On Campus

A semester in Frankfurt

Tanmoy Chakraborty | Updated on January 26, 2014 Published on January 26, 2014

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‘I’ve just landed at Frankfurt International Airport’, I told myself, my heart pounding at the excitement of being a thousand miles away from my motherland. Coming out of the airport, I was warmly received by a representative from the International Office of the European Business School, and a BWM van was waiting to pick us up. Over the next few days, every person I met and everything I saw were all part of new learning for me.

The first week

Guten Morgen, we heard, as a young lady opened the classroom door and walked in. I wondered what she had just said! She was Ms Nina, our language teacher. “Speaking Deutsch is very important if you want a job in Germany,” she said, briskly starting off the class in German. She was addressing a group rich in diversity, with exchange students from Mexico to Milan, and from Sydney to Sonepat.

I was excited but also tense. Everything familiar to me was hiding deep within, and everything I saw and heard was unfamiliar. I felt stilted, like I was forced to act differently.

But slowly, learning Deutsch became fun. In a couple of days, I could speak a few German words and was able to buy the right stuff from the supermarket without asking the store supervisor for an English translation!

Exchange Experience

Apart from academic pursuits, I felt the exchange programme in Europe was a valuable learning experience in other ways too. Travelling is a great way to learn and, during the semester, bolstered with ample scholarship funds, we got to see many important tourist destinations. The language, food, government regulations, overnight journeys by bus, spending nights at stations to save on hotel expenses and getting a corner where wi-fi worked — all of these were new and interesting experiences.

At school, group work also taught me how diversity can help a team can perform well. Students of five different continents coming to a consensus on academic matters was fun as well as an educative process.

Second, unlike in India, where we are stressed to complete our assignments each semester, my MBA exchange course experience at the European Business School was fairly relaxed, though it did cover an equal number of credits. The practical way of teaching and getting industry experts to talk on the realities of the business world helped us learn of the intricacies of international business dealings.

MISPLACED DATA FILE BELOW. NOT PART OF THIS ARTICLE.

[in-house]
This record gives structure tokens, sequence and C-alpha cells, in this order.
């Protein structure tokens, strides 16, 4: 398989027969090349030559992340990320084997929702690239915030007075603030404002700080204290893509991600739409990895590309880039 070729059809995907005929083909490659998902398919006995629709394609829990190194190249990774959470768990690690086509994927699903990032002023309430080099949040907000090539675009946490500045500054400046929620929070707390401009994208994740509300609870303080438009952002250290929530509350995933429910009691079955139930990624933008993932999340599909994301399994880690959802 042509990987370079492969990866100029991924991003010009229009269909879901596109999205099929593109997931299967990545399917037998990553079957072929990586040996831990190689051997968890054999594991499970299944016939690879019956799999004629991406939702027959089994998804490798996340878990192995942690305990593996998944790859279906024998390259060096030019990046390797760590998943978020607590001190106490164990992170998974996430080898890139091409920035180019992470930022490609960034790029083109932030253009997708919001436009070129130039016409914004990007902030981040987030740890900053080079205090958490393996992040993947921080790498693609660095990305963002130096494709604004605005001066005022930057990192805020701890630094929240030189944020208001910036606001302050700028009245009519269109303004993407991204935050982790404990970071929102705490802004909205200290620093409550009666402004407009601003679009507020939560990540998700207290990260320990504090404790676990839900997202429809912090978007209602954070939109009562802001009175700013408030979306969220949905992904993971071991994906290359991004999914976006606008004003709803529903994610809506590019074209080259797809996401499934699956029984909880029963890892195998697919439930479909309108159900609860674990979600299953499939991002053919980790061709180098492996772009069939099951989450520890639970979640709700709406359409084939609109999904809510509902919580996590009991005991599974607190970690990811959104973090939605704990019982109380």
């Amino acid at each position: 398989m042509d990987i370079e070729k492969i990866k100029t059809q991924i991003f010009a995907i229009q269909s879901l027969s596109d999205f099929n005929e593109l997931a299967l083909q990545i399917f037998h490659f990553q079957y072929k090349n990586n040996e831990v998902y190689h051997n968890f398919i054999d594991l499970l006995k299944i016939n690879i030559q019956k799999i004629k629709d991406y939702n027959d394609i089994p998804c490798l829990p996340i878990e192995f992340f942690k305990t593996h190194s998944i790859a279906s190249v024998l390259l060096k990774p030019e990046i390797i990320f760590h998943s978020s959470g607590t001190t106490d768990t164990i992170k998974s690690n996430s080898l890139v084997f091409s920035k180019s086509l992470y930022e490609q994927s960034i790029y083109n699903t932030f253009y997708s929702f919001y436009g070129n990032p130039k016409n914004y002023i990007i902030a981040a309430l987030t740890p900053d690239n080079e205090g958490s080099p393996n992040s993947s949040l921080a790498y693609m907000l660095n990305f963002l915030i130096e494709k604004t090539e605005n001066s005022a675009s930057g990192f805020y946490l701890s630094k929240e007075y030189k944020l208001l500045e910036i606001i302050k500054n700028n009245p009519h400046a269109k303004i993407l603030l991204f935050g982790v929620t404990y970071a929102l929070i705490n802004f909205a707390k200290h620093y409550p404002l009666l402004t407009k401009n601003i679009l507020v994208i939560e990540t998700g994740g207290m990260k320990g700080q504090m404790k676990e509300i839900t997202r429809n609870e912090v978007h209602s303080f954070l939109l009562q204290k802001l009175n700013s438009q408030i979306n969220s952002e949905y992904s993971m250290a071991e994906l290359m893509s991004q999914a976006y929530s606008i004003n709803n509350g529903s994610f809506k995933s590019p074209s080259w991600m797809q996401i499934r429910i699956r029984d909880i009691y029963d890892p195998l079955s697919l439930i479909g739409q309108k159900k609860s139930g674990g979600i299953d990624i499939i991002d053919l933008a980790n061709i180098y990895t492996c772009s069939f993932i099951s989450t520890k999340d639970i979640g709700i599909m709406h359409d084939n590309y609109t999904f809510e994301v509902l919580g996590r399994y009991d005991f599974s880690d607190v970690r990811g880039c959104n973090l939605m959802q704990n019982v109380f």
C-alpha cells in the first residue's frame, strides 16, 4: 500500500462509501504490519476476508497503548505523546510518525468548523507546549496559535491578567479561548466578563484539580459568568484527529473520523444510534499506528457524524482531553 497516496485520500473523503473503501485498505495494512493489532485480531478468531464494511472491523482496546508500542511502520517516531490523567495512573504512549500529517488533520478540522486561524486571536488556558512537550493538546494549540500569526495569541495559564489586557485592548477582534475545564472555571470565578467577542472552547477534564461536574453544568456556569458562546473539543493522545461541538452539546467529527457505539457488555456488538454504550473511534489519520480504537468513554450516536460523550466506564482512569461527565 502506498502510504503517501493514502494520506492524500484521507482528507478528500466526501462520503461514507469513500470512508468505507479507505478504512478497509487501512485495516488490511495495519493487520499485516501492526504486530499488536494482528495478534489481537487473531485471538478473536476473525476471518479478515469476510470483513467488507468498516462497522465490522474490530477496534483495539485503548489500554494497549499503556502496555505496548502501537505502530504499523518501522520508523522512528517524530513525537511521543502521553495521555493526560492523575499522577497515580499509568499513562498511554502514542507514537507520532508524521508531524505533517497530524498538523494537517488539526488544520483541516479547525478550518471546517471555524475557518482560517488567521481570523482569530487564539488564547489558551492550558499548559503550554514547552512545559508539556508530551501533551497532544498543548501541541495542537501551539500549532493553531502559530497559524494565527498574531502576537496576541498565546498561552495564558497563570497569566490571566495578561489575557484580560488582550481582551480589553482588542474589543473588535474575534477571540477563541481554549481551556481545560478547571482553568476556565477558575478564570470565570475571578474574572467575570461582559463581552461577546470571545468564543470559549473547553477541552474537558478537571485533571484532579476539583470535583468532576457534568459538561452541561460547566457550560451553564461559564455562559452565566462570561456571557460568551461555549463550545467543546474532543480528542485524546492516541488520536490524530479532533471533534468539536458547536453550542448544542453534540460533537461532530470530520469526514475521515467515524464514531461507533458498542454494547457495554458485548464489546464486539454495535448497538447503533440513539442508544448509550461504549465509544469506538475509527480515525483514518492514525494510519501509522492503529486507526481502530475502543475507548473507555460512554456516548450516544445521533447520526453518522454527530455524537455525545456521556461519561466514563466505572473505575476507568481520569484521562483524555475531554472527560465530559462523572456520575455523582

While it is true that the Indian students did perform well compared to their foreign counterparts, I believe that in India we lack adequate industry exposure. The B-schools need to involve more executives from the industry, especially during case discussions. The exchange programme in Germany also taught me how planning and discipline can help to elevate a nation’s performance. The foresight that is intrinsic to the German way of management, along with the stress on quality of workmanship, were really wonderful and something to admire greatly.

thoughts

The semester’s stay in Frankfurt also motivated me to know more about my own country. The curiosity of my European friends to know about Indian traditions and customs, including marriage rituals, the country’s varied cuisines, the river Ganga, the holy places and the reason behind the language diversity made me aware of how ignorant I was about my own country. At the same time it made my love for India and my resolve to study all these aspects, even stronger.

The time management of the Germans, the artistry in Rome, the passion in Paris, the sweetness of Switzerland, the anguish of the Romanian people, the warmth of the Croatian people and the myriad different lifestyles all go to make one’s stay rich in varied experience.

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Published on January 26, 2014
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